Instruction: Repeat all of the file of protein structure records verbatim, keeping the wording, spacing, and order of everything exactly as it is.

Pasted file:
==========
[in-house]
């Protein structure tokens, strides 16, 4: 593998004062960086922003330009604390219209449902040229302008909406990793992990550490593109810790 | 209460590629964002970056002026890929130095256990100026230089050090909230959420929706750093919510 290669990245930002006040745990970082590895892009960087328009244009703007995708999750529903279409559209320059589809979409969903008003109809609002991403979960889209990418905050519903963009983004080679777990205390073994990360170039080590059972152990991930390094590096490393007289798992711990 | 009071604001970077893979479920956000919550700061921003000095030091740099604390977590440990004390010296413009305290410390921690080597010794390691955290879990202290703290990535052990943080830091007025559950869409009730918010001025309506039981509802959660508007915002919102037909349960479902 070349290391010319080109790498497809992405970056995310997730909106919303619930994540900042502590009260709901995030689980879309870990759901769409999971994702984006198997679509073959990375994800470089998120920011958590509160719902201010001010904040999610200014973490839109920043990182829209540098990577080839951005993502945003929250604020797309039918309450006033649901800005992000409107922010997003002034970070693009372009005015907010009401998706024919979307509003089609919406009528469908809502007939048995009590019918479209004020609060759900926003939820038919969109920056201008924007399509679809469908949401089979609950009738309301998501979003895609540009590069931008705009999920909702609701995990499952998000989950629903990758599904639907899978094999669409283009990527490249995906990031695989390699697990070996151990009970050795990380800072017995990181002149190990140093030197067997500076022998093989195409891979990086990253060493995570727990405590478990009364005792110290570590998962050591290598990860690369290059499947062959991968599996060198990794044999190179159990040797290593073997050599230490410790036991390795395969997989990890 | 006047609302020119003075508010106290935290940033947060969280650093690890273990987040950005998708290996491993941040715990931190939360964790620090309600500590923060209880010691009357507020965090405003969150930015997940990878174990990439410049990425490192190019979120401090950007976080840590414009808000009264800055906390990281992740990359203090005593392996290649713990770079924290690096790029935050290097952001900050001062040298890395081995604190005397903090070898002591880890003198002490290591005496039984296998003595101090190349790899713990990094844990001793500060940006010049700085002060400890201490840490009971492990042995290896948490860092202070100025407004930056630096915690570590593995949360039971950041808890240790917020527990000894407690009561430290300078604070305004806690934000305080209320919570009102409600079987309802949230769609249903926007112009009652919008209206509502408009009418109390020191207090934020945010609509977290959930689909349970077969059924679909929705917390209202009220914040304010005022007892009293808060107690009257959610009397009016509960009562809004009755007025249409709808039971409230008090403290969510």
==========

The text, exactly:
[in-house]
């Protein structure tokens, strides 16, 4: 593998004062960086922003330009604390219209449902040229302008909406990793992990550490593109810790 | 209460590629964002970056002026890929130095256990100026230089050090909230959420929706750093919510 290669990245930002006040745990970082590895892009960087328009244009703007995708999750529903279409559209320059589809979409969903008003109809609002991403979960889209990418905050519903963009983004080679777990205390073994990360170039080590059972152990991930390094590096490393007289798992711990 | 009071604001970077893979479920956000919550700061921003000095030091740099604390977590440990004390010296413009305290410390921690080597010794390691955290879990202290703290990535052990943080830091007025559950869409009730918010001025309506039981509802959660508007915002919102037909349960479902 070349290391010319080109790498497809992405970056995310997730909106919303619930994540900042502590009260709901995030689980879309870990759901769409999971994702984006198997679509073959990375994800470089998120920011958590509160719902201010001010904040999610200014973490839109920043990182829209540098990577080839951005993502945003929250604020797309039918309450006033649901800005992000409107922010997003002034970070693009372009005015907010009401998706024919979307509003089609919406009528469908809502007939048995009590019918479209004020609060759900926003939820038919969109920056201008924007399509679809469908949401089979609950009738309301998501979003895609540009590069931008705009999920909702609701995990499952998000989950629903990758599904639907899978094999669409283009990527490249995906990031695989390699697990070996151990009970050795990380800072017995990181002149190990140093030197067997500076022998093989195409891979990086990253060493995570727990405590478990009364005792110290570590998962050591290598990860690369290059499947062959991968599996060198990794044999190179159990040797290593073997050599230490410790036991390795395969997989990890 | 006047609302020119003075508010106290935290940033947060969280650093690890273990987040950005998708290996491993941040715990931190939360964790620090309600500590923060209880010691009357507020965090405003969150930015997940990878174990990439410049990425490192190019979120401090950007976080840590414009808000009264800055906390990281992740990359203090005593392996290649713990770079924290690096790029935050290097952001900050001062040298890395081995604190005397903090070898002591880890003198002490290591005496039984296998003595101090190349790899713990990094844990001793500060940006010049700085002060400890201490840490009971492990042995290896948490860092202070100025407004930056630096915690570590593995949360039971950041808890240790917020527990000894407690009561430290300078604070305004806690934000305080209320919570009102409600079987309802949230769609249903926007112009009652919008209206509502408009009418109390020191207090934020945010609509977290959930689909349970077969059924679909929705917390209202009220914040304010005022007892009293808060107690009257959610009397009016509960009562809004009755007025249409709808039971409230008090403290969510």